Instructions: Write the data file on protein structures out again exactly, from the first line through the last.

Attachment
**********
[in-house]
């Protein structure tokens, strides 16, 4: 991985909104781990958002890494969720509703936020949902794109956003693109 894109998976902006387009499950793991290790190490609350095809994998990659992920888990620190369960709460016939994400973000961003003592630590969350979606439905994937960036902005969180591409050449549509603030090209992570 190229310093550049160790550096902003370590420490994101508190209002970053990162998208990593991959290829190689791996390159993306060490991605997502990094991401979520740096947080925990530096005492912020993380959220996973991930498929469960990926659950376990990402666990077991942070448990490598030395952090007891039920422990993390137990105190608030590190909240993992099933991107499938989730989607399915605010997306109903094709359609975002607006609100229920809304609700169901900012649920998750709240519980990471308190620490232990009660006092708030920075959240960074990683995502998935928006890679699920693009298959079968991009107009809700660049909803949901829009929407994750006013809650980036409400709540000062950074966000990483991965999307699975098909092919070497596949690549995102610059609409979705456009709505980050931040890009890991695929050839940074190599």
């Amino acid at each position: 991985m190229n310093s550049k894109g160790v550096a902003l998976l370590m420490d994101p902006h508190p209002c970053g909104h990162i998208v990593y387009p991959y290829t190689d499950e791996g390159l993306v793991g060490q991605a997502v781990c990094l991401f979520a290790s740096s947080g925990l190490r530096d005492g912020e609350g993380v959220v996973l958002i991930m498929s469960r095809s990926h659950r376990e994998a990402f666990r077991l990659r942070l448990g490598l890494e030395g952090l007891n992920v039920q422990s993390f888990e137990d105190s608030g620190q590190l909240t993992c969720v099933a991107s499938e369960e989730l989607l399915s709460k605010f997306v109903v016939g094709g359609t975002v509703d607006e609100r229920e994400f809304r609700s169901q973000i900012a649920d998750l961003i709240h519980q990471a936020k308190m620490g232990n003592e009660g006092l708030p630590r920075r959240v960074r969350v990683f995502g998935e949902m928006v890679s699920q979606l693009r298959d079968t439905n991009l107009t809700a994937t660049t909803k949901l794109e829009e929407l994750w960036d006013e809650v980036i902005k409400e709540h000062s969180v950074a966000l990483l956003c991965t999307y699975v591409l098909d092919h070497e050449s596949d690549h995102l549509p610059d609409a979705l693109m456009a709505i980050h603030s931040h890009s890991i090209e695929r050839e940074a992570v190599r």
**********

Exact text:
[in-house]
């Protein structure tokens, strides 16, 4: 991985909104781990958002890494969720509703936020949902794109956003693109 894109998976902006387009499950793991290790190490609350095809994998990659992920888990620190369960709460016939994400973000961003003592630590969350979606439905994937960036902005969180591409050449549509603030090209992570 190229310093550049160790550096902003370590420490994101508190209002970053990162998208990593991959290829190689791996390159993306060490991605997502990094991401979520740096947080925990530096005492912020993380959220996973991930498929469960990926659950376990990402666990077991942070448990490598030395952090007891039920422990993390137990105190608030590190909240993992099933991107499938989730989607399915605010997306109903094709359609975002607006609100229920809304609700169901900012649920998750709240519980990471308190620490232990009660006092708030920075959240960074990683995502998935928006890679699920693009298959079968991009107009809700660049909803949901829009929407994750006013809650980036409400709540000062950074966000990483991965999307699975098909092919070497596949690549995102610059609409979705456009709505980050931040890009890991695929050839940074190599």
């Amino acid at each position: 991985m190229n310093s550049k894109g160790v550096a902003l998976l370590m420490d994101p902006h508190p209002c970053g909104h990162i998208v990593y387009p991959y290829t190689d499950e791996g390159l993306v793991g060490q991605a997502v781990c990094l991401f979520a290790s740096s947080g925990l190490r530096d005492g912020e609350g993380v959220v996973l958002i991930m498929s469960r095809s990926h659950r376990e994998a990402f666990r077991l990659r942070l448990g490598l890494e030395g952090l007891n992920v039920q422990s993390f888990e137990d105190s608030g620190q590190l909240t993992c969720v099933a991107s499938e369960e989730l989607l399915s709460k605010f997306v109903v016939g094709g359609t975002v509703d607006e609100r229920e994400f809304r609700s169901q973000i900012a649920d998750l961003i709240h519980q990471a936020k308190m620490g232990n003592e009660g006092l708030p630590r920075r959240v960074r969350v990683f995502g998935e949902m928006v890679s699920q979606l693009r298959d079968t439905n991009l107009t809700a994937t660049t909803k949901l794109e829009e929407l994750w960036d006013e809650v980036i902005k409400e709540h000062s969180v950074a966000l990483l956003c991965t999307y699975v591409l098909d092919h070497e050449s596949d690549h995102l549509p610059d609409a979705l693109m456009a709505i980050h603030s931040h890009s890991i090209e695929r050839e940074a992570v190599r």